TODAY   |  April 09, 2013

Good night! 7 tips for a good night’s sleep

Siobhan O’Connor from Prevention explains how you can get a good night’s sleep by fitting in a good workout during the day, eating a light snack before bed, and enjoying some quiet time of meditation or journaling.

Share This:

This content comes from Closed Captioning that was broadcast along with this program.

>>> we're back with more of "today" on this booze-day, tuesday, if you toss and turn every single night. you might want to try planning out your day so it can help you sleep like a baby at night.

>> "prevention" magazine's executive editor is here with hour-by-hour plans to help you sleep.

>> a good night's sleep starts as soon as you wag up in the morning.

>> you people from "prevention."

>> it's true, the first thing you need to do is get some light. melatonin is produced in your body when it's dark. if you don't have a lot of natural light , can you get a light therapy box, available at homegoods store. just as good as sunlight.

>> go out in the sun when you wake up?

>> or on your commute.

>> i feel like when i have coffee i'm awake.

>> last call for coffee is about 2:00 p.m .

>> i never have it past the morning or i'd be --

>> that's smart.

>> and the same with chocolate, sorry, bad news.

>> wow, hoda.

>> the workout is one of those things, i feel like if i work out later in the day or at night, i don't sleep because i'm so wired.

>> it's bad news, for hours before bed is your cut-off for exercise, it keeps your metabolism revving and it keeps your heartrate up.

>> although i love it when i have a chance to work out in the morning, it's not even best then, it's better in the afternoon?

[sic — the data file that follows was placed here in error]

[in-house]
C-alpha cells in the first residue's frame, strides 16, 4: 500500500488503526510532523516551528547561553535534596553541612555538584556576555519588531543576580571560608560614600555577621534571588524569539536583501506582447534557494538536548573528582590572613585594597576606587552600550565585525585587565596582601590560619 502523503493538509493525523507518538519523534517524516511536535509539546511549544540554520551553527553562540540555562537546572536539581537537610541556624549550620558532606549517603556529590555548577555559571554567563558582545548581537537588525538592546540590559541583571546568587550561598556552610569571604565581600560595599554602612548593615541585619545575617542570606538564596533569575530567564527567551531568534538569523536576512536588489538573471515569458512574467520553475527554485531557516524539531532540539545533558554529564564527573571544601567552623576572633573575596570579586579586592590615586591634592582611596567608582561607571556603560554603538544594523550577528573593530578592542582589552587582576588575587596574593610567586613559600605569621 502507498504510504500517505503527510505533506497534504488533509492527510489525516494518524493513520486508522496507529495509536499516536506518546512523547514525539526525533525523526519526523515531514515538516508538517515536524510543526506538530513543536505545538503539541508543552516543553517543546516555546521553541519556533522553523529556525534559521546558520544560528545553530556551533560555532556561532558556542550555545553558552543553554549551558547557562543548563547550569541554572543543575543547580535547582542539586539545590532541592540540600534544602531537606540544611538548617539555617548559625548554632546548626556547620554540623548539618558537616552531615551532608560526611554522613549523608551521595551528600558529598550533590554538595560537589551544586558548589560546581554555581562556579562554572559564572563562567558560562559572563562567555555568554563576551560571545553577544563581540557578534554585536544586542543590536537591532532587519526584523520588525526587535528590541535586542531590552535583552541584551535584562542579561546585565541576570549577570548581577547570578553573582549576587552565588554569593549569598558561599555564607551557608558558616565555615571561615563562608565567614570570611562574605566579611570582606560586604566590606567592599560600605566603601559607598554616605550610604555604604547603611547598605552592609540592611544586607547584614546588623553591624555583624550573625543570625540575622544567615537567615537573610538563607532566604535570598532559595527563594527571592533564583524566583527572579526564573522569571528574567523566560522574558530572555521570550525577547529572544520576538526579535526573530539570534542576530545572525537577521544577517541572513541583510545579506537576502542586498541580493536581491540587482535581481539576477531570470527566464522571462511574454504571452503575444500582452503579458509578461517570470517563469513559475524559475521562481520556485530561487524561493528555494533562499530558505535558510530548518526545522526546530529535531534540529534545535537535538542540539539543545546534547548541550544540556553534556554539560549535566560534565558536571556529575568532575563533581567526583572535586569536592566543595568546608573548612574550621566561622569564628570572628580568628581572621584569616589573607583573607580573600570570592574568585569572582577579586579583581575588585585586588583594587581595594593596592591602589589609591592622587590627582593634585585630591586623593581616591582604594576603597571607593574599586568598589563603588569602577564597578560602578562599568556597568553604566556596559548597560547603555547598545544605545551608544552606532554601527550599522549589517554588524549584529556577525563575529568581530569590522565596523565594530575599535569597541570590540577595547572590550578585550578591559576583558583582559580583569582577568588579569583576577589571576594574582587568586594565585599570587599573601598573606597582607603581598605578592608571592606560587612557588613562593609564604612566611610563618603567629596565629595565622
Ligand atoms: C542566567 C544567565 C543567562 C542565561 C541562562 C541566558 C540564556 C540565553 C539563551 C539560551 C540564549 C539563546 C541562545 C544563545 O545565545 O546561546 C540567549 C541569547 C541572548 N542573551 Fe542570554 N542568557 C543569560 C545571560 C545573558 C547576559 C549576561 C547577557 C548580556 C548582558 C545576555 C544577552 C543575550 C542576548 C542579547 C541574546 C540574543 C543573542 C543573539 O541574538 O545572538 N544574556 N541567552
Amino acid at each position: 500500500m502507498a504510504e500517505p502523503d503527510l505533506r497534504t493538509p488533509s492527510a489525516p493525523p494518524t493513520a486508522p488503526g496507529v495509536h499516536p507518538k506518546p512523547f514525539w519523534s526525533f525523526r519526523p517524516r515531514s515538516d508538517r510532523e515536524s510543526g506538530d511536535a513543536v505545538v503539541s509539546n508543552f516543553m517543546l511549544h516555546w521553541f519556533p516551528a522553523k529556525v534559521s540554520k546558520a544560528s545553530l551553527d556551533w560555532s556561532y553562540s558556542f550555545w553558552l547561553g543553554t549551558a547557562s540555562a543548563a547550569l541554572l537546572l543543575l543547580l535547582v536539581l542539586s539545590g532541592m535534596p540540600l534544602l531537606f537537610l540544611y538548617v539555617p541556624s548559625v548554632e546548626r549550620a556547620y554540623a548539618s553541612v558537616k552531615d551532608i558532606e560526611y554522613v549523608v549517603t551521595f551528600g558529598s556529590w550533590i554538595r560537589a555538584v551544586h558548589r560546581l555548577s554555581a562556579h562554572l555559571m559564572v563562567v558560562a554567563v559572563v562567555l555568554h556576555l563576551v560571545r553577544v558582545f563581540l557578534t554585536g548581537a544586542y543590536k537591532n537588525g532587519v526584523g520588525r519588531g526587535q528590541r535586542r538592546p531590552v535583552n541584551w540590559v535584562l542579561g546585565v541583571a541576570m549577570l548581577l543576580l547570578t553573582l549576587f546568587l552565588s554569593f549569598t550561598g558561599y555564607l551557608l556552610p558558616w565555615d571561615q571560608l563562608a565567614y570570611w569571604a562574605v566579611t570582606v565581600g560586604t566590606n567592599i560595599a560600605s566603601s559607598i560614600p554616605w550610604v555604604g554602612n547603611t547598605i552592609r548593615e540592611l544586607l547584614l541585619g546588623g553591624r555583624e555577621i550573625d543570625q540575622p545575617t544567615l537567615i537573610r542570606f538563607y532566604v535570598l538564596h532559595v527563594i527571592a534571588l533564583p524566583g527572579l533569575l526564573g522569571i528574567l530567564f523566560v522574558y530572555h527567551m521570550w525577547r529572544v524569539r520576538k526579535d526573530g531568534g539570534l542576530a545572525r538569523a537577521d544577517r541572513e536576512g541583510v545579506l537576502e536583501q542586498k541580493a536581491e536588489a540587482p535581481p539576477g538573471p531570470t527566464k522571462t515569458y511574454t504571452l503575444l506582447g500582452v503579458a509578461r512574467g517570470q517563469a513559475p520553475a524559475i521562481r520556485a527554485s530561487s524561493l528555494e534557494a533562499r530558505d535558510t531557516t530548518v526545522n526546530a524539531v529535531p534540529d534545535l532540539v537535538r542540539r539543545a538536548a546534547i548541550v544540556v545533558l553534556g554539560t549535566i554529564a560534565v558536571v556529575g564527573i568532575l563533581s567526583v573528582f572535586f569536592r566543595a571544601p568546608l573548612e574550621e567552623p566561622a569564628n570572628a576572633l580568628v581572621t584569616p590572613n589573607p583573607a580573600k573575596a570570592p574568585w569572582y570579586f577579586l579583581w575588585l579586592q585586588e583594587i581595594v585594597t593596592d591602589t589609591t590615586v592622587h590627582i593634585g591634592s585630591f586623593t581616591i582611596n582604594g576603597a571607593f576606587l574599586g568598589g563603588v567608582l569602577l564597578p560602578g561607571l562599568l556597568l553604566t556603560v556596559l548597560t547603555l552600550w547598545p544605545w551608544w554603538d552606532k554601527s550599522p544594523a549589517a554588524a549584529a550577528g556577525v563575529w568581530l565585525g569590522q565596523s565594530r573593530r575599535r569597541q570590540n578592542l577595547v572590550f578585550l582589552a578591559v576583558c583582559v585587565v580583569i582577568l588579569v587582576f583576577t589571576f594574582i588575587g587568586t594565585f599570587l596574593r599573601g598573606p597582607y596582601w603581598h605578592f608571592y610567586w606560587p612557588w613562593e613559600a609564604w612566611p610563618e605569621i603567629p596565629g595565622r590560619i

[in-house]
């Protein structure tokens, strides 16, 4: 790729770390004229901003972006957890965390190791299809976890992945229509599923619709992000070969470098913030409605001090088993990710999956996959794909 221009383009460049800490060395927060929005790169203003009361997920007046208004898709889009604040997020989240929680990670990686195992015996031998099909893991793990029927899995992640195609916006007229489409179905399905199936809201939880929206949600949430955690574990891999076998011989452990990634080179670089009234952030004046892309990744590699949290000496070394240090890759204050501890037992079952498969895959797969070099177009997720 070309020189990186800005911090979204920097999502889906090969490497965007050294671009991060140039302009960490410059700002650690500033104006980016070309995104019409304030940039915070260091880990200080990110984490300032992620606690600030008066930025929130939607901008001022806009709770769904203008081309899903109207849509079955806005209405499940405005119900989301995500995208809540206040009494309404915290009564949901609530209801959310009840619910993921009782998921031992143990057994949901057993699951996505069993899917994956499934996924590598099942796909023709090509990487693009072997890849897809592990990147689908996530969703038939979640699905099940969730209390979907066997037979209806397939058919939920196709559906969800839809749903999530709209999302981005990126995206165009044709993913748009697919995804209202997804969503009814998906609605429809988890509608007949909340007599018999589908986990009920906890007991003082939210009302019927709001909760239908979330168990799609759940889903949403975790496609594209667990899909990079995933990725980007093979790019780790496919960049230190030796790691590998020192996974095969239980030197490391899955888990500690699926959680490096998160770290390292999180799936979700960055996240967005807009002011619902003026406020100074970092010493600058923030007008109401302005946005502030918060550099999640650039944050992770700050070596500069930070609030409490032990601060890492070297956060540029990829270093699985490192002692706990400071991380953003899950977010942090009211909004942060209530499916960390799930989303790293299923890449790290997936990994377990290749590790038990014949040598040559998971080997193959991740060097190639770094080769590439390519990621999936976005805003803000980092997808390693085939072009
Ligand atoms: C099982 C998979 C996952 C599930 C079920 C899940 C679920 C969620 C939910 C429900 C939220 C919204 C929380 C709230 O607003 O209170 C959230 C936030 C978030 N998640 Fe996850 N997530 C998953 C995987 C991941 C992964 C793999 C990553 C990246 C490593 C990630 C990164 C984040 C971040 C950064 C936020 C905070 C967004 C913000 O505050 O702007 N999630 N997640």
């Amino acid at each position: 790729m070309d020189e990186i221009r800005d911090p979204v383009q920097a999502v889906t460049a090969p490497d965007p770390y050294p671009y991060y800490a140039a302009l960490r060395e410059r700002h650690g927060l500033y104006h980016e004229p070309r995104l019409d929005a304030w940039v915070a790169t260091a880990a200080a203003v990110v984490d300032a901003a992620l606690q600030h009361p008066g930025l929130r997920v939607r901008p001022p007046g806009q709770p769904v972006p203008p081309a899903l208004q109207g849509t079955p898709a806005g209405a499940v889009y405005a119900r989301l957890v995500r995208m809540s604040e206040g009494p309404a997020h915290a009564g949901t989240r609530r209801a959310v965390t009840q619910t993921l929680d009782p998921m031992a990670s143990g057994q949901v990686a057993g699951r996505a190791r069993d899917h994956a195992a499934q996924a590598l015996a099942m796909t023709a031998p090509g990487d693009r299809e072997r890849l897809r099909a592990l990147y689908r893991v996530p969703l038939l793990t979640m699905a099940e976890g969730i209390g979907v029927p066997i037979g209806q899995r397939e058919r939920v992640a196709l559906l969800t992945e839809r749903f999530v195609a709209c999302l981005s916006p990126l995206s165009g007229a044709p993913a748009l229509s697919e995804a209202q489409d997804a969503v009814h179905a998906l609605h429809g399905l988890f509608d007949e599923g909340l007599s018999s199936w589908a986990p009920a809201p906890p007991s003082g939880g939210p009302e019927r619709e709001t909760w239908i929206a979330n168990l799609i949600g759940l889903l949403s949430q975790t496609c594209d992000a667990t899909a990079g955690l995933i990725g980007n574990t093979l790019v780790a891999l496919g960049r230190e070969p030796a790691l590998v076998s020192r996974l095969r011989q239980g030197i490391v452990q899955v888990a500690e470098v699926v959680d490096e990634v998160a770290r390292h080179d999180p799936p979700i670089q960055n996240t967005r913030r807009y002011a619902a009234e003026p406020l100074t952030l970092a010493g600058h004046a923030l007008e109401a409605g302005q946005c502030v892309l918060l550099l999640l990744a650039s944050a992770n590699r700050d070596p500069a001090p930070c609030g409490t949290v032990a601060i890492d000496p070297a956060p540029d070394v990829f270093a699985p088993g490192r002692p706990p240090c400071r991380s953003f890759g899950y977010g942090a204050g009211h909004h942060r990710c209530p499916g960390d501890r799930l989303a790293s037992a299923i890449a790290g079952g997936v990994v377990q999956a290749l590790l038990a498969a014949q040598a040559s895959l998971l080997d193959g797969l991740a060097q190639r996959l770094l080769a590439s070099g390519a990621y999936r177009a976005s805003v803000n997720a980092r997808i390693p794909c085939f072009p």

>> it's better when you can get it in.

>> just be practical about it. get your workout in, five days a week, 30 minutes .

>> can you walk, a lot of people like to take a walk after dinner, brisk walk.

>> but i wouldn't do something like heavy cardio in the evening.

>> don't invite jane fonda over for the evening.

>> light din centre.

>> a heavy dinner is harder to digest. it keeps your body active, plus if you have a heavy meal, you light down, heartburn, sleep killer.

>> what's the cutoff time for din centre.

>> 6:30.

>> how do the europeans do it?

>> they're thin, too.

>> bedtime snack. a lot of people ask about this, if you are hungry before bed, it's better to have something than not.

>> was that supposed to be here?

>> no.

>> i actually --

>> bedtime snack, complex carbohydrates with a little bit of protein. a bowl of cereal is probably the he's yent thing you can do.

>> lets get to our favorite subject.

>> there's a cut-off point for wine. it's 7:00 p.m .

>> yes.

>> because it stays in your body, it will help you fall asleep faster. you still have time now if you want to have a sip. you fall asleep faster, but you wake up, it robs your body of r.e.m.

>> the celestial tea.

>> they really are lovely.

>> you get things off your mind and on to a piece of paper.

>> close the book on the day by writing on your journal. dump it, don't reread it, let it go, start fresh tomorrow morning .

>> a fresh cup of mercy.

>> this is the hardest one, as of you know two hours before bed, digital detox. any back-lit screen, which is a computer, a tablet, but also your smartphone. that can reduce the production of melatonin, according to a 2012 study.

>> you can watch tv?

>> you can watch tv, because it's not interactive. but better, meditation. a simple gratitude exercise.

>> end your day the way you start it.

>> i'm already soothed, i think